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"Strength Is More Than Just Muscle"

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Tendon Training - Build True, Functional, Lasting Strength

Tendon training is a crucial aspect of your strength training for developing the kind of strength worthy of a professional strongman (or woman.) Tendon training is beneficial for more ease in your day to day activities. It can help you to prevent injury even in high impact training.

Empowering and thickening your tendons will enable you to fully utilize the strength of the muscle that you already have, thus showing the power of small but strong men like Bruce Lee and The Mighty Atom.

The tendons in your body deserve some of the most intensive training you can give them, because they will give you fantastic results through huge jumps in your overall strength. The human Achilles tendon has the tensile strength to hold a Volkswagen Beetle off the ground. If you wish to harness that power, you must train your tendons.

Tendons are the thick, fibrous tissues that connect your muscles to your bones. Tendons are essentially the very powerful, yet resilient framework of your body. Building your tendons is akin to earthquake-proofing a building.

The incredible amount of shock that you sustain on a daily basis is absorbed by your rather elastic tendons. Strengthening those tendons is like making a rubber band thicker; it becomes much harder to stretch, yet transfers so much more energy. Your body can't move without your muscles, but your muscles can only be as strong as your tendons will allow.

Tendons must be trained in a specific manner. Traditional strength training or athletic exercises can actually do more to irritate the tendon system rather than benefit it.

The goal of any training is to increase functional ability. Your body is put under some kind of stress, and responds accordingly be becoming stronger, bigger, etc.Your tendons have the ability to do so just like your muscles, you can only achieve this through central nervous fatigue or static training.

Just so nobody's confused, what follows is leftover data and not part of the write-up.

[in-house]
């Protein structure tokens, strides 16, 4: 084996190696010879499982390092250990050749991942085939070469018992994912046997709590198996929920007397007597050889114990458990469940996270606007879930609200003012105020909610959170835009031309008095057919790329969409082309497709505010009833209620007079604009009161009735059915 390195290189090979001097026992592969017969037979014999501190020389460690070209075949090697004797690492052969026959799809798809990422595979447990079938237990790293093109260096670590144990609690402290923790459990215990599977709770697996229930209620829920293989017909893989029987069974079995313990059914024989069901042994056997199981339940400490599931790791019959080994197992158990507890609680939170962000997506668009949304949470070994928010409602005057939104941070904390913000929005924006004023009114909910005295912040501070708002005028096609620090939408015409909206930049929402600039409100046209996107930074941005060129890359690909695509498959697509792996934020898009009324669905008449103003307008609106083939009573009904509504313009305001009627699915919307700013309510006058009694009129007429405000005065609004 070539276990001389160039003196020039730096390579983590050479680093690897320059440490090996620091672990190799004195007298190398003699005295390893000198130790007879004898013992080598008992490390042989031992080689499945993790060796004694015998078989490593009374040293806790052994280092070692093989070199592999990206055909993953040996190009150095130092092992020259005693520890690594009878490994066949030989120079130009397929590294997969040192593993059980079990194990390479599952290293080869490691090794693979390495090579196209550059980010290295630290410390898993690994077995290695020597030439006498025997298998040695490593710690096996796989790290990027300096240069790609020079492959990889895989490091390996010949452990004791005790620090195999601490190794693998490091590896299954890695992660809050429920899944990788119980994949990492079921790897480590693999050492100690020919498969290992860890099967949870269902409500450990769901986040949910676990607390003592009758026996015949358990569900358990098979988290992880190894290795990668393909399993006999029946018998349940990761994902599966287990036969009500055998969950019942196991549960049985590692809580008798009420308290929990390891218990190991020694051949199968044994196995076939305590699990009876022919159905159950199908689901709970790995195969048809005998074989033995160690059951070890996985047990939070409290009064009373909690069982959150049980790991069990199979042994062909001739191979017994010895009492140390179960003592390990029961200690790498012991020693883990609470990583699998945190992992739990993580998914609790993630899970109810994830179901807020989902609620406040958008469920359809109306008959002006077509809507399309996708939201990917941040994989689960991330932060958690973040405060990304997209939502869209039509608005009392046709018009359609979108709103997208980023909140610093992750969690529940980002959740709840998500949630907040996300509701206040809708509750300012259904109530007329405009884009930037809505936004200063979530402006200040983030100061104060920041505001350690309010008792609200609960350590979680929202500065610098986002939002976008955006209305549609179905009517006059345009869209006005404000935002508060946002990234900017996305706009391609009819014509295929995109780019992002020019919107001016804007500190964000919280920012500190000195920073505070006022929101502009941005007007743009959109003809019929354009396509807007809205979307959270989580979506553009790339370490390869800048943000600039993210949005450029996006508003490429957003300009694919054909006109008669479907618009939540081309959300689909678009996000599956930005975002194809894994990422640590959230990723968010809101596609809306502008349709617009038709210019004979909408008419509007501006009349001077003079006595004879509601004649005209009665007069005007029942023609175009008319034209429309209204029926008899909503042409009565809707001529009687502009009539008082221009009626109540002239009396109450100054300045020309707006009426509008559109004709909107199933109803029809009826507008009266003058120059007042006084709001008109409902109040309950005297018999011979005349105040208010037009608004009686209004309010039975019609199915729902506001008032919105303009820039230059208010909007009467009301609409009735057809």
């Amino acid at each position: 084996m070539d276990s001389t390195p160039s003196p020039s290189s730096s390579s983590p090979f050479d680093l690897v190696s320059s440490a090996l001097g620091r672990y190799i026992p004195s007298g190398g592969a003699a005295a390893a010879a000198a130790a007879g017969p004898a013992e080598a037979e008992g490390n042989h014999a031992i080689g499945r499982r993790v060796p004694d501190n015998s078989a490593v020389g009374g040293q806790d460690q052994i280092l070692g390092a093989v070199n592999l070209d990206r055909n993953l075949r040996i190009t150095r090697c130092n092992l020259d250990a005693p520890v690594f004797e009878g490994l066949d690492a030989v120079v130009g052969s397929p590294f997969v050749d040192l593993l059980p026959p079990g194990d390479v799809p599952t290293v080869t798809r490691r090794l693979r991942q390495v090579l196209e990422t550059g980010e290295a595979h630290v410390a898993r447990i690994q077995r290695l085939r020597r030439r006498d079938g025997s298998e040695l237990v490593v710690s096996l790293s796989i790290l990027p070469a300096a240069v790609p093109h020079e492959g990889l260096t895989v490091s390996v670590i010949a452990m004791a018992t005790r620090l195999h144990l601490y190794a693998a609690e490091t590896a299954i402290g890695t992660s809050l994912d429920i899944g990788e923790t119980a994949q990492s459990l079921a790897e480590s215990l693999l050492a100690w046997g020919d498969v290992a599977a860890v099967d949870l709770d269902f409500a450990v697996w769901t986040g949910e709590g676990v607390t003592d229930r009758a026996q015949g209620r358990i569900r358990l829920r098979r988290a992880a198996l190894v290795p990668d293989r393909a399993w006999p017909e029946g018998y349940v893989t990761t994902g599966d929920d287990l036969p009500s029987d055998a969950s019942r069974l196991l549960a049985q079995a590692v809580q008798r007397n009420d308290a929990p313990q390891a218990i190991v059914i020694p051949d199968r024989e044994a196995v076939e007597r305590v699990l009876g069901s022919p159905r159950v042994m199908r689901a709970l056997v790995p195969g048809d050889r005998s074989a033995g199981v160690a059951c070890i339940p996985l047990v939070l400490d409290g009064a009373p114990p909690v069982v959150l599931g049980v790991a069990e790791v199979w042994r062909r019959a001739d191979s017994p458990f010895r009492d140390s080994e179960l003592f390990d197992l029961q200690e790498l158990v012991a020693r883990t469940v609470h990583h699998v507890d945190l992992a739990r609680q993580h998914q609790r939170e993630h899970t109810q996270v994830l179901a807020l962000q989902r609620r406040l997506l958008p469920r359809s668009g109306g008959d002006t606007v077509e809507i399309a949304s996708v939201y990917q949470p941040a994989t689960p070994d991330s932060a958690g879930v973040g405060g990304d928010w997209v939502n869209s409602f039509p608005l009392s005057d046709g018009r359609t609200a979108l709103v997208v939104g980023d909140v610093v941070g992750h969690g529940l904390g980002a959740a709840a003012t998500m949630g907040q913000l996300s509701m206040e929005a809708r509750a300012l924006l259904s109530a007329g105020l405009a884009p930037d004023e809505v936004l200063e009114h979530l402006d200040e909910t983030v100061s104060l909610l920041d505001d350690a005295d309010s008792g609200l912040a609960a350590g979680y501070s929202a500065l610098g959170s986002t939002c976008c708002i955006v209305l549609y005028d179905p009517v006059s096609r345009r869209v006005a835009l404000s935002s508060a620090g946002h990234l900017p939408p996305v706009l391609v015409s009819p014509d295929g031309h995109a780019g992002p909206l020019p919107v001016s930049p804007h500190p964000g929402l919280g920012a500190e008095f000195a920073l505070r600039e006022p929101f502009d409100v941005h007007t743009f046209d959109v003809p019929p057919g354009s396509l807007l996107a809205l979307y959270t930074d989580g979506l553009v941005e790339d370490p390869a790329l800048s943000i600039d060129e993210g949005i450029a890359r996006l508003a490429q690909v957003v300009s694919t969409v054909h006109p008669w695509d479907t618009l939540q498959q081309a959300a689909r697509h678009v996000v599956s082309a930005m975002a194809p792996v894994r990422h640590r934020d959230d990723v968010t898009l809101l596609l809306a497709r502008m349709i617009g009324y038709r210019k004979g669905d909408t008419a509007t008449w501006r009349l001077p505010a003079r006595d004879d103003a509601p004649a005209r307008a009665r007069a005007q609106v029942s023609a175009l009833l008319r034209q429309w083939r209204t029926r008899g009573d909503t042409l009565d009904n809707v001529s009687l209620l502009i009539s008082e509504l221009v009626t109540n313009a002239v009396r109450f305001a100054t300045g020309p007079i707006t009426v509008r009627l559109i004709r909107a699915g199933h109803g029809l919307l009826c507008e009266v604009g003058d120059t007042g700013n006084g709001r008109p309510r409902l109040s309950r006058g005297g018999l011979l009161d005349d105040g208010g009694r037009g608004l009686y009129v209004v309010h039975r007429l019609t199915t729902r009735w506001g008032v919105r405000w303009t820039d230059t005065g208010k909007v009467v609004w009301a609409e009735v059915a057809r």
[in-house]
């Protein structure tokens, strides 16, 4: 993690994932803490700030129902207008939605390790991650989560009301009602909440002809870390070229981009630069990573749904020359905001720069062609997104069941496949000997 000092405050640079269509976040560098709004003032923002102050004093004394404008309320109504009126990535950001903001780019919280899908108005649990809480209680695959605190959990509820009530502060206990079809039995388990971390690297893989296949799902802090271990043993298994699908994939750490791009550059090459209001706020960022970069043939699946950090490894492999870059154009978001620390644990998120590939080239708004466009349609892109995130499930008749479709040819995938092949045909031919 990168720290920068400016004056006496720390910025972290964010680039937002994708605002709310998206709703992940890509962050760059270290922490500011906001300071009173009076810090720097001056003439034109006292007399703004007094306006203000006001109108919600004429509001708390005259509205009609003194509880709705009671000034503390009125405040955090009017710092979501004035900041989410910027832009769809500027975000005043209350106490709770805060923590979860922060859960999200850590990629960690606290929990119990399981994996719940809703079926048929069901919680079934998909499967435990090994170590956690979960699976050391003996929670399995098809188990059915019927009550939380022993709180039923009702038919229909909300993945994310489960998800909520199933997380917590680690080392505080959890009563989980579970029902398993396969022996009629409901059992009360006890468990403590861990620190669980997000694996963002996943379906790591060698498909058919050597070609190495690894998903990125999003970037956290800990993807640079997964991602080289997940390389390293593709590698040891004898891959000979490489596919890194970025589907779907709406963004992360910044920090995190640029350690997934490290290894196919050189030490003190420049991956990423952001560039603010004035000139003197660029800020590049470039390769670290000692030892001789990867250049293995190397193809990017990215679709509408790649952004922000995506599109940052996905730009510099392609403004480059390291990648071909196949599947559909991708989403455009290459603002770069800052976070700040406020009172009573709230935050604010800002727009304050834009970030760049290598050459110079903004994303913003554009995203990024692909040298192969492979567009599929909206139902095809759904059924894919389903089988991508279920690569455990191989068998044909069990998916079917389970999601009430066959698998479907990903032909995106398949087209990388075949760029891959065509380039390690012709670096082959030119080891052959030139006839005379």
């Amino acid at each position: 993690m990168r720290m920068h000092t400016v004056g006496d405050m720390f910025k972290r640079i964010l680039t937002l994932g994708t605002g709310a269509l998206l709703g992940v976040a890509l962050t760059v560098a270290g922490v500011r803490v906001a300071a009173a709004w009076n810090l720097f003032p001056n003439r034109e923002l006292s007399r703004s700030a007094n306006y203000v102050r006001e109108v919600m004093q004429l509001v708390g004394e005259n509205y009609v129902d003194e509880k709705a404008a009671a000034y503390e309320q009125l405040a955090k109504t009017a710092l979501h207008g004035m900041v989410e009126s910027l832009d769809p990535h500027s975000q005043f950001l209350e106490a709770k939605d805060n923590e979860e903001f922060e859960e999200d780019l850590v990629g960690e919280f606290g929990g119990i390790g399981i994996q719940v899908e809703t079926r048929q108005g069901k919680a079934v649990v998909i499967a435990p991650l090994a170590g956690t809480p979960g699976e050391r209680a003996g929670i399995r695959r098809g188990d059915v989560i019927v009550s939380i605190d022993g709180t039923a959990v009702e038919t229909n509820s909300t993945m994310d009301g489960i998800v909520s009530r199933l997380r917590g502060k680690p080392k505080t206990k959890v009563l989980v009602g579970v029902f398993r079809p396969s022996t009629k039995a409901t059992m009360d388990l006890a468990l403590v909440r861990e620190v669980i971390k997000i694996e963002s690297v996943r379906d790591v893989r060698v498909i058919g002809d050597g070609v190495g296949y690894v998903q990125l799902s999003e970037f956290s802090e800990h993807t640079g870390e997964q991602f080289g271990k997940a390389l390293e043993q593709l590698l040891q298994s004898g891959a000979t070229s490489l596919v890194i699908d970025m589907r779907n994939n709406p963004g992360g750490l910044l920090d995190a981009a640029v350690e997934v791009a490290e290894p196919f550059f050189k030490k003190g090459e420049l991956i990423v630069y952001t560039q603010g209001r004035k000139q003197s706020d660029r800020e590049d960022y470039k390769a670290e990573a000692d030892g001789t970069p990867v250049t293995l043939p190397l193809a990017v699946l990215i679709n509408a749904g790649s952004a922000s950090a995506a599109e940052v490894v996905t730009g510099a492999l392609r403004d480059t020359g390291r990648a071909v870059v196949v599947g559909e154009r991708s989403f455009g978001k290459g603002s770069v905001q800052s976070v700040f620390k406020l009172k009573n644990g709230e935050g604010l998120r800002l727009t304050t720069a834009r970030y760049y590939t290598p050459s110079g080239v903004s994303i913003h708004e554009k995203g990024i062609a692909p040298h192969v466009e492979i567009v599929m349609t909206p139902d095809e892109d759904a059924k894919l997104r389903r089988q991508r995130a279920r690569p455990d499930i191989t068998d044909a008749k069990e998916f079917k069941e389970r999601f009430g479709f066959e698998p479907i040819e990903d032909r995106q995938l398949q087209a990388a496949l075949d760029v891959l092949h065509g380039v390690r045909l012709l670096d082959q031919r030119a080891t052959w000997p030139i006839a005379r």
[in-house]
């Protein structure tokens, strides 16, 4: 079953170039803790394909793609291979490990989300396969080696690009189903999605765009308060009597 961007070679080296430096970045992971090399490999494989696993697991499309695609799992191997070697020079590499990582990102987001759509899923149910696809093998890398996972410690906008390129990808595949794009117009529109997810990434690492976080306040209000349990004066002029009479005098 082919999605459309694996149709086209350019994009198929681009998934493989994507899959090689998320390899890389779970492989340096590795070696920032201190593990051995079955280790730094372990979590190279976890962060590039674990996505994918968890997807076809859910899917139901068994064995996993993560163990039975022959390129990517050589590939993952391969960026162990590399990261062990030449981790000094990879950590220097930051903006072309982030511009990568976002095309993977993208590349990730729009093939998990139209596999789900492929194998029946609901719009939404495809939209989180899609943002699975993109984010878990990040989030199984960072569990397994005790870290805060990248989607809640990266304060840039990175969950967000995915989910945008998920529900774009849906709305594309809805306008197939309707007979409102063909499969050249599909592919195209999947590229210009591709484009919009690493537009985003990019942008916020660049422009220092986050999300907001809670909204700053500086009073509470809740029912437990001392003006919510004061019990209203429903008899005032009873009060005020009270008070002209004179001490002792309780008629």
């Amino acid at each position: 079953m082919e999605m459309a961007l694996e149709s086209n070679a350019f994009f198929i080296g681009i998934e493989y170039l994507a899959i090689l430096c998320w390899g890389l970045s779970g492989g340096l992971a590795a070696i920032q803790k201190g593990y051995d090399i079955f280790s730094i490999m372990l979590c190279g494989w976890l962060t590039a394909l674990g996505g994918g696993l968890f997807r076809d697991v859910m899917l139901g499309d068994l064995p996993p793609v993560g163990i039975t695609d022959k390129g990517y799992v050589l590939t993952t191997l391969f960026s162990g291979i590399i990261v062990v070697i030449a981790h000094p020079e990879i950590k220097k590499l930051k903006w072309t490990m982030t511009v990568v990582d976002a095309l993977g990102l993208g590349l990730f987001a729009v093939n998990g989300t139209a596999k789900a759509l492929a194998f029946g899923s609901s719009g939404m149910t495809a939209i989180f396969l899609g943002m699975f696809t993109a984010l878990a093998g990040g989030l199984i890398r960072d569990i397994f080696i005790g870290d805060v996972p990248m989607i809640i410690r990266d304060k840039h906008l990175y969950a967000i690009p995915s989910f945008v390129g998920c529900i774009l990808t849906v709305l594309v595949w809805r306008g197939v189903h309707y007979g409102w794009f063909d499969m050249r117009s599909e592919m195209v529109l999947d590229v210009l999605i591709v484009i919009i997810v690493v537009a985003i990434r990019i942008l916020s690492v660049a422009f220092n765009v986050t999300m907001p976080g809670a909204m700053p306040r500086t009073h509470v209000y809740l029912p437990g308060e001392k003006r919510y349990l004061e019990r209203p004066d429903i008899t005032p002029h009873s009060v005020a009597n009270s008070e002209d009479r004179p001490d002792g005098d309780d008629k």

Any effort to tense your muscles maximally will work to improve your tendon strength, but attempting to do so through a full range movement with weight could cause a tendon injury and reset your goal. Don't force your tendon training; you have to stay dedicated and know that the strength will come to you.

A great builder of tendon strength is isometric exercises. Alexander Zass strengthened his tendons beyond reason with isometrics to the point that he could bend steel, break steel links across his chest, at a rather average bodyweight of 176. 7 Seconds to a Perfect Body is one of the best isometric programs to buy for incredible tendon strength, period.

He often told of the benefits of training your tendons. George Jowett, the master of anvil gripping, told that training your tendons to be strong like steel cords will build you true strength. The Mighty Atom, one of the smallest strongmen in history, had such tendon strength to bend steel scrolls and literally bite through steel.

Bruce Lee, one of the most prolific martial arts actors, philosophers, artists, etc. the world over added isometrics to his training. It helped him immensely after he suffered a back injury when trying to perform a weighted Good Morning (back exercise) without a warmup. Isometrics can provide a great amount of tension on your tendons in a short period of time without injury risk.

Partials will also maximize the strength of your tendons. Training partials in a maximal manner, meaning generally high amounts of weight in the strongest range of your muscle, can leave your tendons feeling near the quality of a Shaolin monk (after some rest, of course). Be cautious when using incredible amounts of weights with partials, because of the risk of the weight slipping or the safety equipment malfunctioning.

Compound exercises help to fatigue the central nervous system, which will release hormones in the body to promote tendon growth. You can only really fatigue the CNS with compound lifts by lifting close to or near your maximum - trying to a compound lift for high reps can really be dangerous for your tendons.

These lifts include deadlifts, presses, squats (one of my favorites), leg presses, and any exercises that incorporate muscle groups instead of muscle isolation. Don't have muscles just for show. Train hard, train safely, and look to find yourself among the great-tendoned strongmen of history.  

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I'm Jarell Lindsey,  and my only goal is to make you as fit as your goals require in only minutes a week.


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